3 February 2012

Party of five

Last night, my younger brother who lives just up the road popped in to see us. Tauren, our youngest, loves having company over and followed my brother everywhere. He only does this with his favourite visitors - my brother and our stepfather. As it started to drizzle outside I asked him to stay for dinner and it was a welcome change to just the four of us. We sat down to dinner of chicken and tomato frittata, oven baked bread rolls and an impromptu leafy salad with split grapes. It's funny how an 'impromptu' dish ends up being the best of a simple meal.

My brother has OCD, epilepsy, stutter and sometimes he forgets things. I was 6 years old when I realised my brother was different. Firstly, he'd wander off meaninglessly, he used to throw himself against large objects, kicked and scribbled on the walls, stabbed me with pens, practised kung-fu on our toys, jumped off the shed repeatedly resulting in a permanent facial scar and he once set fire to our bedroom. As he didn't know what he was doing, our youngest brother and I have never held these things against him.

When I was 10 years old, my brother was diagnosed with 'a moderate intellectual disability'. When the Doctor told me, I didn't understand what that meant and I had a hard time explaining it to our Mother, a non-english speaking pacific-islander. The one rule our Mother had in the home was to never call him 'crazy'. Looking back at our childhood photos he was the cutest little boy ever, no-one would've thought him any other way. When naming our eldest son, I had no hesitation in naming him after my younger brother.

Before I moved out of the family home my brother would wake during the night and check everyone was in their room. He'd even wake someone to ask what day and time it was, even though he was wearing a watch and it had a calendar. During the day he would ask what day it was then 30 minutes later he would ask again. Our Mother became frustrated when she had to buy him his own supply of soap. With his OCD he would wash his hands three times after using the bathroom, washing dishes, coming in from outside, before and after meals etc. To this day, he's even worn out the carpet in the hallway from walking up and down checking things - taps, oven, lights, TV, doors, car sounds, people.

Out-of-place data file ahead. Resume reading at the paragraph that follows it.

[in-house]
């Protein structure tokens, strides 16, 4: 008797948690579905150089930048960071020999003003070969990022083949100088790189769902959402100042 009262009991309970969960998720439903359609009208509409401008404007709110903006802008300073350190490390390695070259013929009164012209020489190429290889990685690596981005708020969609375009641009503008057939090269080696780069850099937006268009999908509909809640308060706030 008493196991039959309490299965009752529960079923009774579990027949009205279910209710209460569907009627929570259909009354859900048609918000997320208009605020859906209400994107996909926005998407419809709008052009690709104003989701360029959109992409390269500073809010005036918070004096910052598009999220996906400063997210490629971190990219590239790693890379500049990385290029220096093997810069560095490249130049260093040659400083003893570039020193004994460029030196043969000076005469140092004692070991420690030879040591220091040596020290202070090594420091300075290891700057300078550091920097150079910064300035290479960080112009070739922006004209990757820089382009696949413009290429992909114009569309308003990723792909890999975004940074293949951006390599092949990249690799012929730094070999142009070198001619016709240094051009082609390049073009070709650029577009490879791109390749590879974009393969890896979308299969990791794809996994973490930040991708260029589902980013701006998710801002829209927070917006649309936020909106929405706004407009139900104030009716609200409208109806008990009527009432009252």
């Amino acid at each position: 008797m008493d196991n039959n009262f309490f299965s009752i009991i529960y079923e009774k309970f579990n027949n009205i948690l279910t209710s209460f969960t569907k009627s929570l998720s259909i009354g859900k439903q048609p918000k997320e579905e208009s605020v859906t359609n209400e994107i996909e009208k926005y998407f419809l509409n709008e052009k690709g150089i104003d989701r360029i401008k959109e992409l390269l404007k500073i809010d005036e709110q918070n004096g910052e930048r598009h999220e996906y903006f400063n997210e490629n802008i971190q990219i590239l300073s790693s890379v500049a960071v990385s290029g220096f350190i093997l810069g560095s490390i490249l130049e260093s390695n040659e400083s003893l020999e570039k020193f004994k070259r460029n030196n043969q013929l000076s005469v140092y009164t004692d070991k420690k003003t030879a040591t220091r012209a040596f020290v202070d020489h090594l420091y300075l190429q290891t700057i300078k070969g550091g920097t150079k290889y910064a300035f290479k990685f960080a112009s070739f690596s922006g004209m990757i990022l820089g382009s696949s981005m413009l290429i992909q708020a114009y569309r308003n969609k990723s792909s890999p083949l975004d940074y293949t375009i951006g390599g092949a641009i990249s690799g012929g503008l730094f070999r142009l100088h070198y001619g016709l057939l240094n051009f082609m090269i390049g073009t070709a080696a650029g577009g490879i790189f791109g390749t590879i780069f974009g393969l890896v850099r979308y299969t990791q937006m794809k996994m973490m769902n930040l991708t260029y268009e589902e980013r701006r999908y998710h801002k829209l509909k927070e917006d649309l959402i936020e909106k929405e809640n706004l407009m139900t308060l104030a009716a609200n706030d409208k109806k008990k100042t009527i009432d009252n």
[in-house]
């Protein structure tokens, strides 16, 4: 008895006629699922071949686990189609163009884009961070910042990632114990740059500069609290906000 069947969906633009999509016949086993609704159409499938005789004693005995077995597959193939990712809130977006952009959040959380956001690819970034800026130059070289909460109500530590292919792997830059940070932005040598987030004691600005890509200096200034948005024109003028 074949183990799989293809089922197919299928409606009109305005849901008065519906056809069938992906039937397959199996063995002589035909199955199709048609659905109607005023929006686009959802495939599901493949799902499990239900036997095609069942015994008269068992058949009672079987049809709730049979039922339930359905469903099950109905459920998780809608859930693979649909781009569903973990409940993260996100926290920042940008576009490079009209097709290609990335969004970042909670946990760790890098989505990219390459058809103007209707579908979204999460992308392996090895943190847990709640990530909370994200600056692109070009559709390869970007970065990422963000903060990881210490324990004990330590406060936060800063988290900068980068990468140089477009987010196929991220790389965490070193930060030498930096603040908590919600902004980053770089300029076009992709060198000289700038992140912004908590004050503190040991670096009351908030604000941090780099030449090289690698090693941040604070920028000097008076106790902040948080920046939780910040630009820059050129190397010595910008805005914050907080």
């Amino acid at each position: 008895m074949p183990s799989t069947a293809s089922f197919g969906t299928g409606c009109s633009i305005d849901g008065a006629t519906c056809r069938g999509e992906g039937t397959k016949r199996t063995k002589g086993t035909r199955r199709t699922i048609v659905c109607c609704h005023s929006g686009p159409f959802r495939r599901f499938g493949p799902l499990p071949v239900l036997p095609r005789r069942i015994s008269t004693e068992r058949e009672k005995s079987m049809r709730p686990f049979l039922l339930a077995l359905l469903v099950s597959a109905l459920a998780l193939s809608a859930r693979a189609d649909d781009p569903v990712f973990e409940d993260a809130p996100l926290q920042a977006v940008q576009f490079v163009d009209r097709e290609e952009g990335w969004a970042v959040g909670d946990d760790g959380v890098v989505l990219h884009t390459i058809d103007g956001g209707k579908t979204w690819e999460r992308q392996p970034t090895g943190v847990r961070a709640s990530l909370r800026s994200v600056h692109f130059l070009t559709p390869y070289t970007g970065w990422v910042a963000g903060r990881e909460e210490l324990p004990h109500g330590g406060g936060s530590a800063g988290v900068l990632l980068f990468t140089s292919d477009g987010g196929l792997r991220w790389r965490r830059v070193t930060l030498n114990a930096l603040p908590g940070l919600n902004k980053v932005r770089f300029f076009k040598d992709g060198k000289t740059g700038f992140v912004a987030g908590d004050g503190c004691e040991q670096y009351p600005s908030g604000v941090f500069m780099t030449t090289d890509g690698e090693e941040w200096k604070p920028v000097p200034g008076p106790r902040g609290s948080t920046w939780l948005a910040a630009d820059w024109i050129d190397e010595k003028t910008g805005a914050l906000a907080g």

My brother and I love the TV series 'Monk' and even though we laugh out loud together, we do so for different reasons. I laugh because of the supporting characters trying to deal with Adrian Monk. My brother though doesn't realise he behaves in a very similar way. Still, it's something we share. Yes, he is medicated. No, he can't use the oven unsupervised. Yes, he is still forgetful. No, he can't travel on a train alone. Yes, he still goes through a bar of soap a day. However, watching him tonight in our home I realise how far he's come.

Mostly, I remember a little boy with curly long locks who just wanted to play forever.


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